Saturday, September 23, 2006

Sivaji's under-rated comedies

While I was away a couple of weeks back, the cable guy unplugged the service. I didn't care. I don't like TV. But that is one reason I have watched so few movies lately. I did, however, manage to catch a couple of classics - that too in Tamil - on VCD. These are being brought out by Modern Cinema, Madurai. The prints are poor but at least the film is now once again available for viewing.
Both the films I saw were by B.R. Bandalu and starred Sivaji Ganeshan. And both Bale Pandya and Sabash Meena are unforgivably underrated. Whenever anyone mentions Sivaji's name, images of dancing eyebrows and cheeks in rapid motion flash through my mind. Sivaji's eyebrows as he sings "Neeyum Nanuma?" or "Enge Nimmathi". Or Sivaji's face as he delivers the lengthy monologue during the courtroom sequence in Parasakthi or Sivaji in chains in Manohara.
But all of the above are poor examples of Sivaji's acting or even acting as such. Today, they are often dismissed as melodramatic perfomances from an actor who pretty much gave Tamil cinema audiences the defenition of the word 'overacting'.
But in casual, seemingly airy comic roles, Sivaji is restrained. His performances at least in some scenes is something approaching sublime.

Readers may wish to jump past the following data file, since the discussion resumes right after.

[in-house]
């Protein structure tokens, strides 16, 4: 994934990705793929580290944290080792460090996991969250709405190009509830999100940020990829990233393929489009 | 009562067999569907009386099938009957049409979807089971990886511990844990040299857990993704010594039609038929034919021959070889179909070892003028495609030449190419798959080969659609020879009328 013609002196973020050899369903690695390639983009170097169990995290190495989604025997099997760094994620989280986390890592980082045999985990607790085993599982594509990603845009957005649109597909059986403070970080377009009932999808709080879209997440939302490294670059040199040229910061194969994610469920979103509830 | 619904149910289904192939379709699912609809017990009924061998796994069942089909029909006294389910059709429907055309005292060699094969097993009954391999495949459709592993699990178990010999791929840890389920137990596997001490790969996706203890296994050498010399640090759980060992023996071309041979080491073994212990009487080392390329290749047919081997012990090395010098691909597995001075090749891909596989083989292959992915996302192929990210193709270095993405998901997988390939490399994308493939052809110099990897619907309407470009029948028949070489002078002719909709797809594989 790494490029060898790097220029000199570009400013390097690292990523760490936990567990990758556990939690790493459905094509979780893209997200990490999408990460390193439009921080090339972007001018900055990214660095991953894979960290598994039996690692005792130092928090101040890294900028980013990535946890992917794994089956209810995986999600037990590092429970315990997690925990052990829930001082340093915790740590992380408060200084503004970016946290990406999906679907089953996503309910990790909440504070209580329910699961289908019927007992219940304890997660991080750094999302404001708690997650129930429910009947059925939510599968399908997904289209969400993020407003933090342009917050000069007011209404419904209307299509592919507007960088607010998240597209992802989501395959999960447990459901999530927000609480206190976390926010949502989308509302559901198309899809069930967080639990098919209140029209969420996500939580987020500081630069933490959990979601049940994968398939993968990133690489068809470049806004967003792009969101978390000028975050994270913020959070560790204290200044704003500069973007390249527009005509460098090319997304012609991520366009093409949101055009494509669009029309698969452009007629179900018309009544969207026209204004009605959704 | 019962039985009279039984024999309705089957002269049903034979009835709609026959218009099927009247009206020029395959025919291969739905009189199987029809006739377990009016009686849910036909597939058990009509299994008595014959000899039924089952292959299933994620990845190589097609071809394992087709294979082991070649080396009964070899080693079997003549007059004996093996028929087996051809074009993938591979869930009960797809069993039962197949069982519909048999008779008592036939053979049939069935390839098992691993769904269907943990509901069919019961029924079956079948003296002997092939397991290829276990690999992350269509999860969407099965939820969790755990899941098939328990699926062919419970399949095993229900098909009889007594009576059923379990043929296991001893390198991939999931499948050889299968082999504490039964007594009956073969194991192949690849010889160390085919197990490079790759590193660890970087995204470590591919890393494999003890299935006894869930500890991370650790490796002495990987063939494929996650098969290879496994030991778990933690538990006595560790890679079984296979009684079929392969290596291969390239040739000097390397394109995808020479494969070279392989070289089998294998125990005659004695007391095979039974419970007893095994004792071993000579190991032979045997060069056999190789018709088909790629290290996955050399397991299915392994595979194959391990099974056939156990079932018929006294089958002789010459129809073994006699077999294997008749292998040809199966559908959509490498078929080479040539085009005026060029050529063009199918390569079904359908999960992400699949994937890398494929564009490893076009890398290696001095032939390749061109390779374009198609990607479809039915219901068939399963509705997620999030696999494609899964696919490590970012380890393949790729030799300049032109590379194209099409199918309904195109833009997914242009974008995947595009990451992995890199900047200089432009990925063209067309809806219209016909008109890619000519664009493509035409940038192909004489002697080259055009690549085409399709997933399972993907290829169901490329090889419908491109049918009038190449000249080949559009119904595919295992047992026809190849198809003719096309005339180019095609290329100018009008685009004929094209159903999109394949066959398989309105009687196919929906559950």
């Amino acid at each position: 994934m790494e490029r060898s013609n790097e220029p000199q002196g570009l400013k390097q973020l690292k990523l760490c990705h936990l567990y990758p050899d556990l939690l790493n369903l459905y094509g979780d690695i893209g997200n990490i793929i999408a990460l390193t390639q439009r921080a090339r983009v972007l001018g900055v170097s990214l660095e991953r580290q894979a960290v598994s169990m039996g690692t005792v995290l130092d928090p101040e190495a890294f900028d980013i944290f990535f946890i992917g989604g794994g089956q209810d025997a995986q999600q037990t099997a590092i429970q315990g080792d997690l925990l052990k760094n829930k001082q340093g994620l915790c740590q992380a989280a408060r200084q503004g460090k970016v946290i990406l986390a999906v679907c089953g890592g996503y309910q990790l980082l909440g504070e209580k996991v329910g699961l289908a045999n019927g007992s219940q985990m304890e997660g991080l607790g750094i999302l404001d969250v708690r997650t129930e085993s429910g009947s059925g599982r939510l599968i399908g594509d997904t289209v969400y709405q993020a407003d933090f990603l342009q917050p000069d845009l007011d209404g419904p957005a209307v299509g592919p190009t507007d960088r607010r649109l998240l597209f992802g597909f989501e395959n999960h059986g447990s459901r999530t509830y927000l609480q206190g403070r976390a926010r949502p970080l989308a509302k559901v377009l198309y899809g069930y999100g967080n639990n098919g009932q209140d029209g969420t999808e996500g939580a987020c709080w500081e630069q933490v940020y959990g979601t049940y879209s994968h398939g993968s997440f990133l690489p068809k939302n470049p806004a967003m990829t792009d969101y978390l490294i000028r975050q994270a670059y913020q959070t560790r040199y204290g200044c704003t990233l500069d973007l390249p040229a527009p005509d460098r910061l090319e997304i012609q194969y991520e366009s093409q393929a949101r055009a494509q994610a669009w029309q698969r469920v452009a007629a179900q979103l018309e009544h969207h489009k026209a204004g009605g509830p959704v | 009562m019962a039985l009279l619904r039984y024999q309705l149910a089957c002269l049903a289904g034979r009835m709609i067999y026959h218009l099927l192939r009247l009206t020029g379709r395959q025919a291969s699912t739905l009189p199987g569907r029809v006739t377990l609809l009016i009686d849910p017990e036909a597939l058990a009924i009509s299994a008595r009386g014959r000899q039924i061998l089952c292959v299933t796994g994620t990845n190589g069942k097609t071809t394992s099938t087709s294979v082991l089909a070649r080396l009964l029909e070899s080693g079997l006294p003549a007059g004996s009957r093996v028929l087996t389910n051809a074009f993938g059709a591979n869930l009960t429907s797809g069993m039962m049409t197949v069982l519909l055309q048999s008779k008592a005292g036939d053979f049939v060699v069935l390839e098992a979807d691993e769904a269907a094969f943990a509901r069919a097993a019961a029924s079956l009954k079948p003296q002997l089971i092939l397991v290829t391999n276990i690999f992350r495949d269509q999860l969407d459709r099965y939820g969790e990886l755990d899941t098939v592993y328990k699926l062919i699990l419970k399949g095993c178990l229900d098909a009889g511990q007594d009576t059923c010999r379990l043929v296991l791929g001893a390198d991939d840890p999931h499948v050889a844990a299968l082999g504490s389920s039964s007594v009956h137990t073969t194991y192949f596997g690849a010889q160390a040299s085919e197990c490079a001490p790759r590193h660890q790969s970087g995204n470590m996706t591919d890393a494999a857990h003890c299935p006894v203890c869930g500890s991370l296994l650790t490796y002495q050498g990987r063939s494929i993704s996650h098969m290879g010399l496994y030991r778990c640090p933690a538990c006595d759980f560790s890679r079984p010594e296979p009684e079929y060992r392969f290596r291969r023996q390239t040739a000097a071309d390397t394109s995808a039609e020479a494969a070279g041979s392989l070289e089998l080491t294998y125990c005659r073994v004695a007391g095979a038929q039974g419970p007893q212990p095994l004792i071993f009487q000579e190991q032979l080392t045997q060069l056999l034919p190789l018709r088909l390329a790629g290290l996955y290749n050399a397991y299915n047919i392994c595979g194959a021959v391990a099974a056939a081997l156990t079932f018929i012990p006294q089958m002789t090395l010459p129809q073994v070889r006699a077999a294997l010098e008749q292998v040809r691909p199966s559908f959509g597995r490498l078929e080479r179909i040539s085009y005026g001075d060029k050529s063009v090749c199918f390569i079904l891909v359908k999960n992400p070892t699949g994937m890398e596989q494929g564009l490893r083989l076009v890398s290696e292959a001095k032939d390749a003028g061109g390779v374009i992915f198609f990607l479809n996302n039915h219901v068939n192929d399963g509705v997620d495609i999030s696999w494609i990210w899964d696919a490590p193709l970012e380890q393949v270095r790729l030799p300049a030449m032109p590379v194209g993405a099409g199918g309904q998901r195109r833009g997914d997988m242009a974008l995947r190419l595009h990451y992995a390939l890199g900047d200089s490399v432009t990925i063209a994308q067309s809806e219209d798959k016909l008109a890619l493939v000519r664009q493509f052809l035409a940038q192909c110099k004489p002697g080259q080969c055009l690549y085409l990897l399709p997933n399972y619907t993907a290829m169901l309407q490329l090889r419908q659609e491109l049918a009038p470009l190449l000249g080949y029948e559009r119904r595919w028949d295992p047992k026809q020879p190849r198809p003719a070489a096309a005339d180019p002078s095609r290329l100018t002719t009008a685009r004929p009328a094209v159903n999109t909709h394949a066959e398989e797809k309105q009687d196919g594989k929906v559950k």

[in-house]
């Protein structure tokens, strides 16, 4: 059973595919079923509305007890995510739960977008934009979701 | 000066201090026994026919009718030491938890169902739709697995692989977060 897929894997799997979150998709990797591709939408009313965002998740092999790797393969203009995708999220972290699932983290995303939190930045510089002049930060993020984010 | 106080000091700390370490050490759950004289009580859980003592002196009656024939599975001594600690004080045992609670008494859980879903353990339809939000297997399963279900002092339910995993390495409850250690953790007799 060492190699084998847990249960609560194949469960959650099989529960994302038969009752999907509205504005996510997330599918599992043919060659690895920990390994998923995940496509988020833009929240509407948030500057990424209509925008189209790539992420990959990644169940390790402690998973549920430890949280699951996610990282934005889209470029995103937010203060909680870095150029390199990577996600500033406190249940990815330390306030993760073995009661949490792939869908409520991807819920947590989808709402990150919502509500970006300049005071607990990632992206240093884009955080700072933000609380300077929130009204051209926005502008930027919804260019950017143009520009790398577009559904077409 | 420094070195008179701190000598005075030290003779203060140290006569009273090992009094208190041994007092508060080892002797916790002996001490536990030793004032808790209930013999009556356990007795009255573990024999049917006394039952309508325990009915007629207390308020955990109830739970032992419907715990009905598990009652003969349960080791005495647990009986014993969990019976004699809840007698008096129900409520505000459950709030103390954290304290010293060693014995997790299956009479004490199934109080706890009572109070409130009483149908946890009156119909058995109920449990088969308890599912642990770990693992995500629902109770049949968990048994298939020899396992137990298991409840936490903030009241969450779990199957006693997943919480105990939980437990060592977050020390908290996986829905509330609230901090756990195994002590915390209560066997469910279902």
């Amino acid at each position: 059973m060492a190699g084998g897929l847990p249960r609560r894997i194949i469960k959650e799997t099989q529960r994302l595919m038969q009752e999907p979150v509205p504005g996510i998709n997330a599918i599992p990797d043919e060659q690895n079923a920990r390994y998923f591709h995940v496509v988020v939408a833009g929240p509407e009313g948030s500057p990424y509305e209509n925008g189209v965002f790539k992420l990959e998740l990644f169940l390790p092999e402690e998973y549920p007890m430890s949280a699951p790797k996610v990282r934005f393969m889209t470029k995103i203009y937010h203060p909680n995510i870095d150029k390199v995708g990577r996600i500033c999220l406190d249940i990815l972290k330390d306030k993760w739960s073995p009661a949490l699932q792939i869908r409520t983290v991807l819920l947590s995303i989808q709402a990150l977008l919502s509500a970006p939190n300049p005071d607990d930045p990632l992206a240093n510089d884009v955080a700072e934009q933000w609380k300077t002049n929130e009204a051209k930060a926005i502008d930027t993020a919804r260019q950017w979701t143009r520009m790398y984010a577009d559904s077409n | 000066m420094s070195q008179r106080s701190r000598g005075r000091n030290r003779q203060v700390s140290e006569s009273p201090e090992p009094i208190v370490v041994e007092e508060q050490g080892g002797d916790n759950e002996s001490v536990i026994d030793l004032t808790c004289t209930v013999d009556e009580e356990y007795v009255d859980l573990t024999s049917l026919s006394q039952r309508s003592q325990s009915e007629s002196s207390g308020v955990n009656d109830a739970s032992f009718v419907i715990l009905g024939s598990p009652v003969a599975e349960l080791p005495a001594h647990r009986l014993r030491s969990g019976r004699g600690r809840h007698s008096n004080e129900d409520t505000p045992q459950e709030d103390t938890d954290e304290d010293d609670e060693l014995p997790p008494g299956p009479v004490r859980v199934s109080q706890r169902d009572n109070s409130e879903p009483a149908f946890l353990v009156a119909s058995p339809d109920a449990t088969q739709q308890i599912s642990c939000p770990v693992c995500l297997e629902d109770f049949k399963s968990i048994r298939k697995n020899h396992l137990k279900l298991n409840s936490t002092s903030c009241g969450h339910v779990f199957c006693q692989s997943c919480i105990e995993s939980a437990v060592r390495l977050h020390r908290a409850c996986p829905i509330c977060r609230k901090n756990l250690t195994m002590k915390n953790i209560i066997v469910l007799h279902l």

Bale Pandya was the inspiration for one my all-time favourites, Michael Madana Kamarajan. This is the classic 'aal maarattam' story. Sivaji played three roles while the other great 'overactor' of that time M.R. Radha starred in two. The movie is like a template on which many later comedies would be reworked. So even while seeing it for the first time, you might get the feeling of having seen it all. But the movie, which is a laugh riot, isn't predicatable at all.
Sabash Meena has a wonderfully modern appeal. The dialogue crackles, especially the lines, which would never be funny sans the way in which they are delivered. Chandrababu stars along side Saroja Devi is one among her few more tolerable roles.
Both movies have central characters which are quite naive, and their actions seems to remarkably free of consequences. Freed of fate, they come alive on screen. Even during the low points, you have the feeling of being taken along for a fun ride that can only end well.

And oh, btw, Brian de Palma, who excites love and hate in equal measures among his fanatics-filled audience, is back with The Black Dahlia. Based on a James Ellroy (L.A.Confidential) novel of the same name, the movie has taken quite a hit from the critics. But Slant Magazine thinks differently. Here is a collection of reviews for Palma fans.